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Computerized Chrysler, 1980: Systems Beyond CADCAM


Chrysler was an early adopter of computer systems, a natural outgrowth of their work in the Apollo program. Chrysler was the first to use computers in car body design, in the late 1950s.


In 1980, Al Bosley and others within the systems group wrote a description of the way things were done, wtih an eye towards finding better ways to work. Their report was an overview, and to reduce complexity, they left out things such as variances between vehicles (e.g. cars vs trucks), the decision-making process, local computer processing for subsidiary systems, and the time-sharing system.

The company had a large number of pre-production systems, including emissions, fuel economy, weights, schedule codes, purchasing, cost estimating, parts release schedules, model options, product plans and descriptions, dealer codes, pricing, operation (repair/maintenance) descriptions, and labor standards; all had to be in place up front.

Chrysler computers

Service systems included parts planning and development, demand forecasting, inventory control, order processing, warranty items, and customer service and recall campaigns. These were mainly shared with the dealers.

Production systems included monthly sales forecasts and production planning, zone/dealer allocations, order entry, order status, firm schedules (overall, gateline, and finally production line broadcast sheets), and of course actual vehicle assembly; not to mention supplier releasing (giving permission to produce), dynamic inventory analysis, stock status, shipping, internal billing, inbound freight management, accounts payable, and creating shipping papers. Once cars were made, systems included shipping control, invoicing and accounts receivable, in-transit reporting, and sales reporting and analysis. Nearly all of these systems were computerized to a large degree; but pricing, the car care guides, and labor standards were done by clerical staff.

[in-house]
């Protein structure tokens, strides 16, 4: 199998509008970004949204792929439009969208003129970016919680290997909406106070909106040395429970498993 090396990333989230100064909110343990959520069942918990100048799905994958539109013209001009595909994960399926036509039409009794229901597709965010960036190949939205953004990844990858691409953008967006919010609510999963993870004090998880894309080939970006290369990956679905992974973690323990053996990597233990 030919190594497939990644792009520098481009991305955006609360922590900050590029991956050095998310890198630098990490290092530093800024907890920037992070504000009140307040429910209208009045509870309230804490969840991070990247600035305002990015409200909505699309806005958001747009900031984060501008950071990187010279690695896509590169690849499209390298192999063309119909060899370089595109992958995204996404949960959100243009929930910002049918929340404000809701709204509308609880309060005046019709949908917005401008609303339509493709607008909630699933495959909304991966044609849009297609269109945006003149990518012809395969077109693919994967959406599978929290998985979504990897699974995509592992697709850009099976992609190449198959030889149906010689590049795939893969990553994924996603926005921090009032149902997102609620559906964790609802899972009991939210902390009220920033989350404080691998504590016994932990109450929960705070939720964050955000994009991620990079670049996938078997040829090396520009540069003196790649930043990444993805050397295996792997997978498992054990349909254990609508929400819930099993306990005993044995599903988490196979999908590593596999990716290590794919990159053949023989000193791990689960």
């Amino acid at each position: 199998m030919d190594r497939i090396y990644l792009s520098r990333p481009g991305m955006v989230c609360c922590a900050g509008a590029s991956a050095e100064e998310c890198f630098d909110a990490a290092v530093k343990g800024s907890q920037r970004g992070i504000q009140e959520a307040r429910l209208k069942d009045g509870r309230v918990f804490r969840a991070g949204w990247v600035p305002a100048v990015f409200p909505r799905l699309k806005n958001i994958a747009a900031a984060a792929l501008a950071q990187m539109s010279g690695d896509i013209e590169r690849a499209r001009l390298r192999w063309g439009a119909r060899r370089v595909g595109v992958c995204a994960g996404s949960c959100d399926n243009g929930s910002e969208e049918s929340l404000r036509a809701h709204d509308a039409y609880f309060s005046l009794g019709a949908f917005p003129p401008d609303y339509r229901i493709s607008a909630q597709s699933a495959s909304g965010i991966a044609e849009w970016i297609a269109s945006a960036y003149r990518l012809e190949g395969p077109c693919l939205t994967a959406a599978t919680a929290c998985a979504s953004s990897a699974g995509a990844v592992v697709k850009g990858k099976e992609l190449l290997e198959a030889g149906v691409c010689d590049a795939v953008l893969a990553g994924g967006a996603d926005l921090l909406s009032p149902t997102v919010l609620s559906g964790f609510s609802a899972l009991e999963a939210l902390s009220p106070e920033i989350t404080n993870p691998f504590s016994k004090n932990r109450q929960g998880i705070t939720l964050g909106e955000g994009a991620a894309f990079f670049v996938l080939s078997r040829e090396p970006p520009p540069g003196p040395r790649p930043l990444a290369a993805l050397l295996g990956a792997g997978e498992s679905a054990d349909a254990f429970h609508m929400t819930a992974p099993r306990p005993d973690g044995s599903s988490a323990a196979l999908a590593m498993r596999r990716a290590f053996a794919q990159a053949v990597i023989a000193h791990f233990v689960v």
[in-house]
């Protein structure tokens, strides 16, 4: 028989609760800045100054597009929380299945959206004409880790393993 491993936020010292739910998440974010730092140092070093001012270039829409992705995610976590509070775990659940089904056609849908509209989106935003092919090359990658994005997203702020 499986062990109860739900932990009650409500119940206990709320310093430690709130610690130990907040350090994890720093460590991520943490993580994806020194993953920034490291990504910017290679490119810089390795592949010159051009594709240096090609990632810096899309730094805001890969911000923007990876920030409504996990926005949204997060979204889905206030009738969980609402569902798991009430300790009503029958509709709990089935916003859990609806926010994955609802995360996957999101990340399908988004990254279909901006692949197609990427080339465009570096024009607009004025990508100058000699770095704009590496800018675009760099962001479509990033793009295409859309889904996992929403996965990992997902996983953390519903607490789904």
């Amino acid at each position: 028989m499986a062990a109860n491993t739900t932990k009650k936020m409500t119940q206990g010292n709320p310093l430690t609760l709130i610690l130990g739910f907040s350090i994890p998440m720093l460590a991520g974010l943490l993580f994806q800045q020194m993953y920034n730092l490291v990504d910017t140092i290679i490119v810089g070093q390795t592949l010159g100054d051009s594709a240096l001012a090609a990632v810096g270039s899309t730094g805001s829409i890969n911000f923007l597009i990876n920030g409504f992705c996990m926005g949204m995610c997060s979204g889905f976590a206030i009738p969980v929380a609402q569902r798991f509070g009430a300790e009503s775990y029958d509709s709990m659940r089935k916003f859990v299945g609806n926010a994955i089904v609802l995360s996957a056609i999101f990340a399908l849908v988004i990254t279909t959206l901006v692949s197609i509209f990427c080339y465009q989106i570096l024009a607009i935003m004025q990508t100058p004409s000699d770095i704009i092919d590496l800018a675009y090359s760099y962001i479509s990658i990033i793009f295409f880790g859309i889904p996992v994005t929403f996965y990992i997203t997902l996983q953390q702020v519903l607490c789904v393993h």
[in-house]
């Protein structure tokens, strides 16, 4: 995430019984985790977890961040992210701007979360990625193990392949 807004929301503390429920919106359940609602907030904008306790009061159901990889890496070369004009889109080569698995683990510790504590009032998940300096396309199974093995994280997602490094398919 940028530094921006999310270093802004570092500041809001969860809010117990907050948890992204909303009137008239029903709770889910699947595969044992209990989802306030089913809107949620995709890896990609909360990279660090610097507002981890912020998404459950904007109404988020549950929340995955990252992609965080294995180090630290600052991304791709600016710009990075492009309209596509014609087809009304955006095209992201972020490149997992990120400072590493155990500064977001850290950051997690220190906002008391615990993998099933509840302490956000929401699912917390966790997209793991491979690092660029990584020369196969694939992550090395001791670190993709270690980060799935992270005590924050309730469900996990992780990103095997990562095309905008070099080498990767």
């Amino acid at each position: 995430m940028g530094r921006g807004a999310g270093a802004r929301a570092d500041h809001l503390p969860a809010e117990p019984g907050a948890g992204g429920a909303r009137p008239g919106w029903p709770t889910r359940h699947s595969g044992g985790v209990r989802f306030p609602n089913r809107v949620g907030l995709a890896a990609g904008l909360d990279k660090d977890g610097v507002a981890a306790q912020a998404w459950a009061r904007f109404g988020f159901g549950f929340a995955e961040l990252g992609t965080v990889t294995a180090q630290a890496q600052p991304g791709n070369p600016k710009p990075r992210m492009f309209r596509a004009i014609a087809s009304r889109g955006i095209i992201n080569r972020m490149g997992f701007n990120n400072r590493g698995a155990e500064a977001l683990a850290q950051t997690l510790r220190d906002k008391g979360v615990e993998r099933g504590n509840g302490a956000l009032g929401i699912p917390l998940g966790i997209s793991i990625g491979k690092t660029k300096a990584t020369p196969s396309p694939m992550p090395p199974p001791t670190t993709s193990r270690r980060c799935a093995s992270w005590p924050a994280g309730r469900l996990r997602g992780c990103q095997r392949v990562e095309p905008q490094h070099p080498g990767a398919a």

pre-production systems

Volume planning relied on capacity and tooling, budgets, production plans, and engine-family production; these were all put into the system from reports and documents.

Parts had to be released by Engineering as their designs were finalized. Each time a car was updated or introduced, people had to go through and determine what was new, modified, or carried over; and product planners had to figure out how to package, market, and price it. An official product description was organized by uniform parts groups, showing what was to be designed and how it was to be released, and was accompanied by an option index. Production releases included part numbers and names, drawing sizes, part condition, source, and numerous other pieces of information. Here’s a sample:


A product change office was in charge of the massive, complex process of product changes and releasing parts to internal and external suppliers.

Any time something had to be changed, it went through a specific, standard process. In this diagram, “PCN” stands for product change notice.

product changes